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On the last track, we discussed undiagnosed depression and when depression leads to addiction.
On this track, we will discuss panic and depression. This will include panic disorder; panic attacks and pregnancy; and panic vs. depression, which comes first?. If you are already familiar with these disorders, you might use this track as a review.
As you may know, pregnancy is a period of heightened anxiety in a woman’s life. No matter how confident they may be, many women are anxious about embarking upon motherhood. Some women may be fearful that their baby could be born with some kind of physical problem or deformity, or they may simply fear the pain of labor and delivery.
To complicate matters, these attacks can occur with or without agoraphobia, the fear and avoidance of places where escape or assistance might be difficult or embarrassing. People can actually fear and avoid many spaces, open or not, from bridges and tunnels to airplanes and movie theaters. For those who are agoraphobic, a panic attack might be triggered either by being in the place or situation that is feared or be the anticipation of having to be in such a place or situation.
Without agoraphobia, a panic attack may come on without any obvious stimulus at all. This lack of obvious stimulus can be even more frightening, as it was for Jada, who had never experienced one until she was 28 years old and twelve weeks pregnant. Jada’s husband, Rob, was in Europe on business when she awakened in the middle of the night drenched in sweat with severe heart palpitations, acute shortness of breath, and the feeling that her chest was being crushed.
Three weeks later, while Jada was at work preparing a difficult cost analysis for a client and feeling overwhelmed by all the figures in front of her, her vision suddenly blurred, she became dizzy, and she thought she was about to faint. Jada had to leave work and return home, a safe place where no one would see how anxious she was. This time, Jada knew she wasn’t having a heart attack. Subsequently, she came to see me, and I treated her with cognitive behavior therapy to help her cope with what she now realized were panic attacks.
Panic Attacks During Pregnancy
Unlike depression, symptoms of panic do not creep up silently. Rather, they arrive like a bolt from the blue and cannot be overlooked or ignored. Rob described one of Jada’s panic attacks this way, “Jada was in the kitchen peeling vegetables. One minute she was happy as a lark, humming to herself, and the next minute she was shaking all over. Her face turned red and her pupils dilated until they were huge. She was bending over, holding her chest, and I just thought, ‘Oh my God, it’s another panic attack.’”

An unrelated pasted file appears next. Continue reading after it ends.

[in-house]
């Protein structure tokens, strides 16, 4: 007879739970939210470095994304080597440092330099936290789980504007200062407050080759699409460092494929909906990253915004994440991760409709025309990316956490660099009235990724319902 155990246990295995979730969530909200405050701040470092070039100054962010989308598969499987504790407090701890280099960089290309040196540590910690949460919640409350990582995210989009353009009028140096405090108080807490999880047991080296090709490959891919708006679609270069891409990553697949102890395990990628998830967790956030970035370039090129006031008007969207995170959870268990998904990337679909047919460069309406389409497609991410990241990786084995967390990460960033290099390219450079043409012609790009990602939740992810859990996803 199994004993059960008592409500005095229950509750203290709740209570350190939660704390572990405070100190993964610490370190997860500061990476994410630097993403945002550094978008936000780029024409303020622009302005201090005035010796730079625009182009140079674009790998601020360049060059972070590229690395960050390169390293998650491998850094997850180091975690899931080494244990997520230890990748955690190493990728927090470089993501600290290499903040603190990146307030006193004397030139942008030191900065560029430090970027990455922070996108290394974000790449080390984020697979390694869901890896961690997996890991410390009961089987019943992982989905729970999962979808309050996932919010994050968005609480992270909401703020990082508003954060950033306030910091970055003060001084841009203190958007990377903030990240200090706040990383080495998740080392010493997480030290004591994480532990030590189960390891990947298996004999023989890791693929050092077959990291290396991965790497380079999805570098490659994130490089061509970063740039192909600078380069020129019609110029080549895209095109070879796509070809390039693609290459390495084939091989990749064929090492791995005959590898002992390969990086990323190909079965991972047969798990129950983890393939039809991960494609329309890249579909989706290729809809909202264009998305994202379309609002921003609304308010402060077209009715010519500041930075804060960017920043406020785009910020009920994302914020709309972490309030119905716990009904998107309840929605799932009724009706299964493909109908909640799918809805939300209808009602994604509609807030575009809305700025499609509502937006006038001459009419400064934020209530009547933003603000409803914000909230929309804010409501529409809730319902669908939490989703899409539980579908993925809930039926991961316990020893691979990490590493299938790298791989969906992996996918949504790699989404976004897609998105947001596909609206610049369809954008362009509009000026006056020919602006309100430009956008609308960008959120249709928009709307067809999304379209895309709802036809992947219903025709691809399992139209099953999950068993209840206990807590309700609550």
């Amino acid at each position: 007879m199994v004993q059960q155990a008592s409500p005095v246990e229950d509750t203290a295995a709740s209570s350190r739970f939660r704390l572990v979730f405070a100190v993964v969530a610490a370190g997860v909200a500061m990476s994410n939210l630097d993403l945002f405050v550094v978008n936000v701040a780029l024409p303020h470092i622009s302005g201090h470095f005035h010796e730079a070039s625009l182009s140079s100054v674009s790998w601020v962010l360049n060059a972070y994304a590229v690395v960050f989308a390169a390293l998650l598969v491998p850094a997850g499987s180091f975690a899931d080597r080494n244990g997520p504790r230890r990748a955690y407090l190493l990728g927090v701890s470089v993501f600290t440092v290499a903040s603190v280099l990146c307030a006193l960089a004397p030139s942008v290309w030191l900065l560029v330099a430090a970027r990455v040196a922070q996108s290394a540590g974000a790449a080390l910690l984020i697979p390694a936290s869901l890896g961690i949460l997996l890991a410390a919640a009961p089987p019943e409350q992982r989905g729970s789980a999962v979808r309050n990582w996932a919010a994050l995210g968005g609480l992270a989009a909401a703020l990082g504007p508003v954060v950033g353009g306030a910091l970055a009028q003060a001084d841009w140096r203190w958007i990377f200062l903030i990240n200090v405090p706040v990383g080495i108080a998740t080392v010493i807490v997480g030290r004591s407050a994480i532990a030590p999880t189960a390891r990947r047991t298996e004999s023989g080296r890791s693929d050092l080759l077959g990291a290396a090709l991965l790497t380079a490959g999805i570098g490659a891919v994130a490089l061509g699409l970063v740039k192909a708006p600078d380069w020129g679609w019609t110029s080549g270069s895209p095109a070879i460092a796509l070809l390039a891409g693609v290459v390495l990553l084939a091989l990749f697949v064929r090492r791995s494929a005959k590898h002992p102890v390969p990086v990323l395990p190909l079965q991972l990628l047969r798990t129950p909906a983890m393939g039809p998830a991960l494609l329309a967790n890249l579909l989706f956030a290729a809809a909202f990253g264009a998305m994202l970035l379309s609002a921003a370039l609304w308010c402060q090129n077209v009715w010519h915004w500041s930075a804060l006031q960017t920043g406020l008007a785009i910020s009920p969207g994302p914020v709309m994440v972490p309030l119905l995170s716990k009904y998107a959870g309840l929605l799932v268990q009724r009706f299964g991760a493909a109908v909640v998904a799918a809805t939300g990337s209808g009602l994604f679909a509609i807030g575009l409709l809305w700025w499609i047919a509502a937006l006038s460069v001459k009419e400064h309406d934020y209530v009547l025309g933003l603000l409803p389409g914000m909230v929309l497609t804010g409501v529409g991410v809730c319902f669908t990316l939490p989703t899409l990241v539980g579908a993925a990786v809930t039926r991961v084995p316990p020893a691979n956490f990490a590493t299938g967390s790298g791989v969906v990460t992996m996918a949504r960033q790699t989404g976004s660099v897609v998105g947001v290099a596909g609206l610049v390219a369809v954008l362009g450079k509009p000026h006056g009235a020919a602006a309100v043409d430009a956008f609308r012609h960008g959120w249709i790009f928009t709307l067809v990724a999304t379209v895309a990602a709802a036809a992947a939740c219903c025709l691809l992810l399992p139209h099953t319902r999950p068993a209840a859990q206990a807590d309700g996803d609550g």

I have found that many women do not experience relief from panic attacks during pregnancy. If anything, some remain the same while others grow worse, but only a very few of them become better. It is generally accepted that those who experience panic attacks during pregnancy are at increased risk for postpartum symptoms.
Panic vs. Depression, Which Comes First?
Celeste, a Native American, was admitted to the hospital because of uncontrollable high blood pressure during her pregnancy. Celeste was in the hospital for more than a week without ever disclosing to any of her caregivers that she’d been having eight to ten panic attacks a day. In fact, Celeste hid her symptoms very well until a nurse went to check on her one night and found Celeste sitting up in bed meditating.
When I saw Celeste the following day, I started her on a low dose of antidepressant medication in addition to the blood pressure medications she was already taking and to which she had not responded. Celeste remained in the hospital for another three weeks, after which she was discharged with her panic attacks substantially diminished.
In Celeste’s case, the high blood pressure and panic attacks occurred as two separate problems, and the connection between the two still remains unclear. In my practice, however, I very frequently see them occur in conjunction with one another, and once the panic attacks are treated, the blood pressure often returns to normal. Celeste has stopped drinking coffee, exercises regularly, and continues to take her medication.
Do you have a Jada or a Celeste? Might she benefit from hearing this track in your next session?
On the next track, we will discuss anxiety continued. This will include untreated anxiety when a child is truly at risk and ghosts in the nursery.
Online Continuing Education QUESTION 8
Others who bought this Depression Course